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Robert Greene: Mastery is basically a form of intelligence that people reach after years of working in a field, years of practice, experience, some failure.  It could be 10,000 hours.  I say it can be 20,000 hours.  It’s what happens to a Mozart or an Einstein or a Steve Jobs or anybody who is at something long enough where their mind basically elevates to another level.  And they have what I consider high level intuition.  They have a feel for what’s coming next in the world.  They can sense trends.  They can see answers to problems without almost even thinking.  Ideas come to them.  It’s extremely powerful.

So I interviewed nine contemporary masters to get rid of the notion that these are all people in powdered wigs – masters from the eighteenth century or whatever.  And it’s interesting. All of them fit the same pattern that I’m talking about but they’ve managed to use what’s great about our time period.  The level of distraction is a negative.  Let’s face it.  It is a negative.  It makes it harder for us to go deeper and deeper into a subject.  But the good parts of our era is the incredible explosion of information, how much is accessible to us.  How with just a couple of clicks on the Internet we can start investigating some new science or some new discovery

And so these are all people who are taking advantage of all of this and are making connections between ideas, between different fields.  That’s where the future of mastery is. Yoky Matsuoka, she goes into electrical engineering and then she goes into robotics and now she’s – and she studied neuroscience.  She’s combined five or six different fields into this new field that she calls neurobotics.  That’s the future of mastery but you have to master the basics of the whole thing which is building discipline, being able to practice at something over a long period of time and being able to focus.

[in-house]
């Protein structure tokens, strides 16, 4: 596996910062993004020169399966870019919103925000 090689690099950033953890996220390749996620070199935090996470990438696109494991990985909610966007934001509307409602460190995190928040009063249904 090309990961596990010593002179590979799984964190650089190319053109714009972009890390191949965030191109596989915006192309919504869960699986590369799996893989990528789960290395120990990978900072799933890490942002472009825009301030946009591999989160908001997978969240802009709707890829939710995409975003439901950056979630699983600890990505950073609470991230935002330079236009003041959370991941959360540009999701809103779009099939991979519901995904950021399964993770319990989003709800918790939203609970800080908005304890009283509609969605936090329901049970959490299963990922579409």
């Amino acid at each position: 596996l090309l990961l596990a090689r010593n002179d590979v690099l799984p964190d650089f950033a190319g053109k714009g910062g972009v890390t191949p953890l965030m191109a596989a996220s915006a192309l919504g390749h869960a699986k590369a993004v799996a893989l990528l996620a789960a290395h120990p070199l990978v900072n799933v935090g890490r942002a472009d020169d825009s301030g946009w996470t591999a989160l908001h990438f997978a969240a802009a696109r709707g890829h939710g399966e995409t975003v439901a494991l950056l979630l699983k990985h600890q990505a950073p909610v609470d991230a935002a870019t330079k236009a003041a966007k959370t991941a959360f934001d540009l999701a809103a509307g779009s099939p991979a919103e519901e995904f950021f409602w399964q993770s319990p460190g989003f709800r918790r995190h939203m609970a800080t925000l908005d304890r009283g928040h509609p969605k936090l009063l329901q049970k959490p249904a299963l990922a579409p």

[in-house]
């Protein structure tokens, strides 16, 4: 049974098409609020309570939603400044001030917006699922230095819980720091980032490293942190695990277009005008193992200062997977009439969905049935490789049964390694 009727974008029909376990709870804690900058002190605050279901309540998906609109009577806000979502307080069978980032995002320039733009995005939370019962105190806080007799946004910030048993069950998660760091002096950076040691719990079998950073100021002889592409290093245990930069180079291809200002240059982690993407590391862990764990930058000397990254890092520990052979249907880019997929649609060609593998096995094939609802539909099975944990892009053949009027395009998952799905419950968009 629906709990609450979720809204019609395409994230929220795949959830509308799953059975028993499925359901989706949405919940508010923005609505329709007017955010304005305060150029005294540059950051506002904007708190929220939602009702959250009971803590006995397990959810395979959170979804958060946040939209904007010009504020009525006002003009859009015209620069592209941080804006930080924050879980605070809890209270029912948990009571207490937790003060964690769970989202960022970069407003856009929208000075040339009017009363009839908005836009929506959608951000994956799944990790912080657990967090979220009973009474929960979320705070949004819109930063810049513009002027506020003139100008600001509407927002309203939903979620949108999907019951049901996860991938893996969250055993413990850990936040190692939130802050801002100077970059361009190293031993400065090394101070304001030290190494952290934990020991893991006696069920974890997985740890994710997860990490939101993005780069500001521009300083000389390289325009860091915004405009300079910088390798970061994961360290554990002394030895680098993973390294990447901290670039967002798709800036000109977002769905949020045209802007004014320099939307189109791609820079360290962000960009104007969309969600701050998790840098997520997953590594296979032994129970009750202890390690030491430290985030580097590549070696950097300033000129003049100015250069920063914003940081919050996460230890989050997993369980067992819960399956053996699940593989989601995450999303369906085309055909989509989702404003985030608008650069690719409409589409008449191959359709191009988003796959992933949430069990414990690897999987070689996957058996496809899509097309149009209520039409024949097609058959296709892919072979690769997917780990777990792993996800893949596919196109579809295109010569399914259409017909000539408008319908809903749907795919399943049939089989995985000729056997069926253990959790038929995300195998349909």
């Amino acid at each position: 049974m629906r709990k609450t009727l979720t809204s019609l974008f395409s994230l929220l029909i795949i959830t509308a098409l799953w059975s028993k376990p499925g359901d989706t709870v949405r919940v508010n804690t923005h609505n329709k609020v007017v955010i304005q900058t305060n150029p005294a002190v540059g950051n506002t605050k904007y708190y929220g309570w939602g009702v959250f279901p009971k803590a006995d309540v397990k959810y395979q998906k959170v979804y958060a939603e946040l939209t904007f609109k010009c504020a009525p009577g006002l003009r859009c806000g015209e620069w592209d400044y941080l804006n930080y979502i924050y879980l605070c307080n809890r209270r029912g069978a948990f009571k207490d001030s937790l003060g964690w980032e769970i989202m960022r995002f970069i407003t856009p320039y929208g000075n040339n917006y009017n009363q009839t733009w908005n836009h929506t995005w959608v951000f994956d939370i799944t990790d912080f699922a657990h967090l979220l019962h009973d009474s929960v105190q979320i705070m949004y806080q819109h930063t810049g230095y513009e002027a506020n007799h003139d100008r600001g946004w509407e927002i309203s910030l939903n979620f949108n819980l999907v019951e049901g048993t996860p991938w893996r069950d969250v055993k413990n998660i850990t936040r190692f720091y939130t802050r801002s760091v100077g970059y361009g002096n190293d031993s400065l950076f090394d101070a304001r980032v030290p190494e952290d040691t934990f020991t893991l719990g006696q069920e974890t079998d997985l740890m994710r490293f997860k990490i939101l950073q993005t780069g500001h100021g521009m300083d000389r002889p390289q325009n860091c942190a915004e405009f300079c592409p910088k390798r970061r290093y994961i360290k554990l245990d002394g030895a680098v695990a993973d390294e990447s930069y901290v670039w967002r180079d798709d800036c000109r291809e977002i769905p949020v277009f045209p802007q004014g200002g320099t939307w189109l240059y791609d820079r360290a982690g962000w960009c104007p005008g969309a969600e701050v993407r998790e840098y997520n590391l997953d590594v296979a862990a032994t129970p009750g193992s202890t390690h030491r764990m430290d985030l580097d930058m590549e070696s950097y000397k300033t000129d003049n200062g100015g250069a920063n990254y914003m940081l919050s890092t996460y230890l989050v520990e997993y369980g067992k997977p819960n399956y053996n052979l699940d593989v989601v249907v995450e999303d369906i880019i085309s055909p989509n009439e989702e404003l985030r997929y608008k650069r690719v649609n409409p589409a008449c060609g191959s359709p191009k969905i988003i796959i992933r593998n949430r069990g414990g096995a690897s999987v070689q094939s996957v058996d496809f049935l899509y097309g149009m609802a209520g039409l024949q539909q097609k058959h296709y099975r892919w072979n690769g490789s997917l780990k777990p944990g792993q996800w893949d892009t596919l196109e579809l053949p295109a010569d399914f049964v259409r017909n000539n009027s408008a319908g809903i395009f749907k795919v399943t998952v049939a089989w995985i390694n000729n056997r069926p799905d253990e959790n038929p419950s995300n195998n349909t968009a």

We have this notion that great geniuses or creative people like an Einstein or a Da Vinci or Steve Jobs – these people are born that way as if it’s a genetic thing that they have some kind of chromosome that makes them more talented.  And it’s just a bunch of nonsense.  This kind of mastery comes through a process.  A process that’s linked to the brain, to how we learn.  It’s all based very deeply in neuroscience.  And I can show you in the book step by step by step how someone like an Albert Einstein spent those 10,000 hours and was able to come up with the special theory of relativity.  And so that’s what mastery basically is.  And it’s not intimidating.

If you’re so deeply engrossed in a field that you love whether it’s music or sports or dancing or interviewing people for Big Think, you’re not even aware of the 100 hours, the 500 hours that you’re putting into it because you love, you love what you’re doing.  There was a famous book that a lot of people have probably heard about called Flow written in the ‘70s, very famous sociologist/psychologist who demonstrated that people who love their work and get very deeply engaged and enter a state that he calls flow where they’re not even aware of the passage of time.  I think, you know, if you think about the 10,000 hours you go, “Oh my God.  I could never get there.  What a drag.  It’s not worth it.”  But really if you’re at a job that you hate and the time is going slowly and you’re unhappy, it’s a lot worse than the possible hours you might have to put in to mastering a field. The process itself is actually a very exciting rewarding process.

Directed / Produced by Jonathan Fowler and Elizabeth Rodd



The Keys to Mastery

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